ALBANY, N.Y., Nov 23 (Reuters) - The New York State Department of Labor was within its rights when it used a GPS device to track an employee, even after work hours and while he was on a family vacation, an appellate court has ruled.
In a 3-2 decision issued on Wednesday, the Appellate Division, Third Department, dismissed claims by Michael Cunningham, a former Labor Department employee who was fired for misconduct, that the use of the GPS device constituted illegal search and seizure.
The department fired Cunningham, who was first hired in 1980, last year, relying on GPS data to show he had submitted false expense sheets and other travel records. Cunningham sued, claiming the data should have been suppressed at his termination hearing. He demanded a new termination hearing, but not reinstatement.
The court ruled that because the device was only monitored by an investigator during work hours, its use was constitutional.
"To establish a pattern of serious misconduct, it was necessary to obtain pertinent and credible information over a period of time," Justice John Lahtinen wrote for the majority.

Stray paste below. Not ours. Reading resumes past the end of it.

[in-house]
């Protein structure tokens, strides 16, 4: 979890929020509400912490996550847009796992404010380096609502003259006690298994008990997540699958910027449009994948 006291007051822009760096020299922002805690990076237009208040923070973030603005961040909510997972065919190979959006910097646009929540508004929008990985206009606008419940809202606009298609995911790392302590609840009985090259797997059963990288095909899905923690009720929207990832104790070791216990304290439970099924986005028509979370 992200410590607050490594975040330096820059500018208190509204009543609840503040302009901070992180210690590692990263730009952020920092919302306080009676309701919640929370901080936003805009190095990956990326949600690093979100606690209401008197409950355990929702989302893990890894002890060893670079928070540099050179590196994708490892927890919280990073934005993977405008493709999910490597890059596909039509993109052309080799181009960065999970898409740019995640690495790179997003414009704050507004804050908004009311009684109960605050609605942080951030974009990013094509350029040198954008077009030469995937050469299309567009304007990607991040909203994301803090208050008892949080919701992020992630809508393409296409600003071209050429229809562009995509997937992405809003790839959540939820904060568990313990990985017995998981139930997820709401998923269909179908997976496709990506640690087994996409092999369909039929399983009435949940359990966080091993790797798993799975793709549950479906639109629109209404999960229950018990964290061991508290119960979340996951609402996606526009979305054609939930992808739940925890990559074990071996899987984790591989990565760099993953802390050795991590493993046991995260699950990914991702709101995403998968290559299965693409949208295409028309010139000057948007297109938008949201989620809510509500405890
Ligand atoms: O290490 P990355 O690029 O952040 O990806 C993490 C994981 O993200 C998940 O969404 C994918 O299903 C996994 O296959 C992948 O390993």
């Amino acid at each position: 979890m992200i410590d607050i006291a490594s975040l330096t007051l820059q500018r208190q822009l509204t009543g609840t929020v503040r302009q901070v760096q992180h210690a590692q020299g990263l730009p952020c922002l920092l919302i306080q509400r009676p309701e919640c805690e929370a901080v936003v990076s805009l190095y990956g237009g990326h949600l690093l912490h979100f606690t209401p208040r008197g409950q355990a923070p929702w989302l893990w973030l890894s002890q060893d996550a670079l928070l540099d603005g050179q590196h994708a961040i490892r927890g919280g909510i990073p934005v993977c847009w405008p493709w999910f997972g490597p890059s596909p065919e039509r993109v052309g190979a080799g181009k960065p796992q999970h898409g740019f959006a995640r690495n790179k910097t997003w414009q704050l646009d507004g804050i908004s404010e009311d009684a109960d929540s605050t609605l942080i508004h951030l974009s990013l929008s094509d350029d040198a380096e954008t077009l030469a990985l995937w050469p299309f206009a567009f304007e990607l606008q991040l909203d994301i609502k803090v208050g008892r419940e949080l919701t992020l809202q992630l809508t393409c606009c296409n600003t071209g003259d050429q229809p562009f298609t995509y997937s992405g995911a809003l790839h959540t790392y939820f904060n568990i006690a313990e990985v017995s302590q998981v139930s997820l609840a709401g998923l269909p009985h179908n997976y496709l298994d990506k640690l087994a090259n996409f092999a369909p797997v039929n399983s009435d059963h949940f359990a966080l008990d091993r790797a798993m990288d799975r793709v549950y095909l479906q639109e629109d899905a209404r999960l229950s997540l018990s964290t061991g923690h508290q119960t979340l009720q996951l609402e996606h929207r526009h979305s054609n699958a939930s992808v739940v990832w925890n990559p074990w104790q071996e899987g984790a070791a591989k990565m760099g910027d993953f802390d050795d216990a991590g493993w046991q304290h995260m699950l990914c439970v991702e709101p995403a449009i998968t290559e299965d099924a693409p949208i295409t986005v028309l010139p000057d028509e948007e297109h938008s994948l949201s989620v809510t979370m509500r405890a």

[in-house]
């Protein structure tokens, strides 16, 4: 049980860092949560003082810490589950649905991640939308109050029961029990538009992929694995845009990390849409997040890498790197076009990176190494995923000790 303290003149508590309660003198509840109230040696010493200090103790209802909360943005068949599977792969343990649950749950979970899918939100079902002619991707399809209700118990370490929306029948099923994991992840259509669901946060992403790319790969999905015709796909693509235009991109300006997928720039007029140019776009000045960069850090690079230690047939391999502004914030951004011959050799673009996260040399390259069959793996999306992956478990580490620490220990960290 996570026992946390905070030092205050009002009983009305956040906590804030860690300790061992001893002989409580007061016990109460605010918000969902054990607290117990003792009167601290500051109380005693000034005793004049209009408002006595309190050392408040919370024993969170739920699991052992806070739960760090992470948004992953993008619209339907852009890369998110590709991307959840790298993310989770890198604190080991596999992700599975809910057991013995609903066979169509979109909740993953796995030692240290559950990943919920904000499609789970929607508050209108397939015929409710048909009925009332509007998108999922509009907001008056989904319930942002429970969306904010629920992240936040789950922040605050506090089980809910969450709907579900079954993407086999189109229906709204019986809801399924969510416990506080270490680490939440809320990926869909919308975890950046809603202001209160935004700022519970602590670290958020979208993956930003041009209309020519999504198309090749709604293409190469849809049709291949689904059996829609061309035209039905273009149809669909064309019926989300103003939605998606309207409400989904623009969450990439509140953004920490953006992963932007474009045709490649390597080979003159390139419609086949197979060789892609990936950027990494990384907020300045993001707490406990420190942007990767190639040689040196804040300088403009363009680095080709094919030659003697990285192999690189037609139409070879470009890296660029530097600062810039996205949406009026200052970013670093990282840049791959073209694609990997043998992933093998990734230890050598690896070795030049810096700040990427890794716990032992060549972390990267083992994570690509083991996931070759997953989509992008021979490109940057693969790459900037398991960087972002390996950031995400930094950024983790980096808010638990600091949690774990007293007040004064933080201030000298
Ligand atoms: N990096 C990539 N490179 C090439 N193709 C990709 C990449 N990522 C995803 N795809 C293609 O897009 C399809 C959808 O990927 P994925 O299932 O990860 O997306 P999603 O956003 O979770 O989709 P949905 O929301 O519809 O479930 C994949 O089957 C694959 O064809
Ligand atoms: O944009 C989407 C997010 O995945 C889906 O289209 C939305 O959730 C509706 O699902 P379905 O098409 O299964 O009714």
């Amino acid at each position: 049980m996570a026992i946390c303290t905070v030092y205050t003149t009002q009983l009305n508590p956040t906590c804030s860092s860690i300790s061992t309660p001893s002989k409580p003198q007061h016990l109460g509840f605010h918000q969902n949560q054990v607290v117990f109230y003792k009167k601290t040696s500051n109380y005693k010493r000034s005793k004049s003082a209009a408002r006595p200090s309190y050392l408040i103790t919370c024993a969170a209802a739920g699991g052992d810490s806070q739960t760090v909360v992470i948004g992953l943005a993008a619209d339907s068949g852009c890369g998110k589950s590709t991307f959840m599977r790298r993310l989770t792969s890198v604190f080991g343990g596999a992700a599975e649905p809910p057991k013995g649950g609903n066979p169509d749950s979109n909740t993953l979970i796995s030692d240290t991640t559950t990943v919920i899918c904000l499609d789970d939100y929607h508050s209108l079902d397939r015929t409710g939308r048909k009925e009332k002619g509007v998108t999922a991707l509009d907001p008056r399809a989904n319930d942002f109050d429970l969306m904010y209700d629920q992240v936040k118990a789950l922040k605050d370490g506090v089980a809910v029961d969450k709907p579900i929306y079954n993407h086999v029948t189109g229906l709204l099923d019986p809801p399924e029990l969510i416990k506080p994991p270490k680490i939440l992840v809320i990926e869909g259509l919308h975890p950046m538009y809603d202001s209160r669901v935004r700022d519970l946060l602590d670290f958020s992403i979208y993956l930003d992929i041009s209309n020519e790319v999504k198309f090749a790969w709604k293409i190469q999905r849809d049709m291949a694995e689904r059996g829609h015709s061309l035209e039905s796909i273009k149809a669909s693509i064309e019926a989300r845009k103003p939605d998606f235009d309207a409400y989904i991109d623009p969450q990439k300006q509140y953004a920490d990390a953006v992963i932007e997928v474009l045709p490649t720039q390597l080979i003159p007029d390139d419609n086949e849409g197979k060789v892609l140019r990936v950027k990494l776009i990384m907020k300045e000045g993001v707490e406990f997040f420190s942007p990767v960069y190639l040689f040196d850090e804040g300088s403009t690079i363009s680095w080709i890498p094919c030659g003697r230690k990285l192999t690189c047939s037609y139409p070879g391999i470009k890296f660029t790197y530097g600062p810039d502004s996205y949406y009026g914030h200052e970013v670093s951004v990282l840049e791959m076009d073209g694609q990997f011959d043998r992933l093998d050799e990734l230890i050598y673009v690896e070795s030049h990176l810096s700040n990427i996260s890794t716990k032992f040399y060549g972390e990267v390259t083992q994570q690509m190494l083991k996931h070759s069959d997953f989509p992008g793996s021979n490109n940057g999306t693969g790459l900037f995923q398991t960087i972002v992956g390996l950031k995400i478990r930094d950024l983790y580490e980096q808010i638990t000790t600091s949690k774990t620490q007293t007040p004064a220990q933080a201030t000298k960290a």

In dissent, Justice Edward Spain argued that while the use of a GPS device to track employees suspected of misconduct is reasonable during work hours, the scope of the use in Cunningham's case -- which included tracking him during a week-long family vacation -- was unconstitutional.
"(The Labor Department's) valid interest in (Cunningham's) whereabouts extended only to the hours of his workday, yet the device placed on (his) personal vehicle collected data 24 hours a day, seven days a week," Spain wrote.
Because the decision was split, Cunningham may appeal to the Court of Appeals without permission from the Third Department.
Cunningham's attorney, Corey Stoughton of the New York Civil Liberties Union, could not immediately be reached. A spokeswoman for the Attorney General's office did not immediately return a request for comment.
The case is Michael Cunningham v. New York State Department of Labor, New York Supreme Court, Appellate Division, Third Department No. 512036. Judge John Lahtinen wrote the majority opinion, with which Judges Robert Rose and John Egan Jr. concurred. Judge Edward Spain wrote the dissent, with which Judge Elizabeth Garry concurs.
For Cunningham: Corey Stoughton of the New York Civil Liberties Union.
For the Department of Labor: Kate Nepveu, of counsel to the Attorney General's office.
(Reporting by Dan Wiessner)
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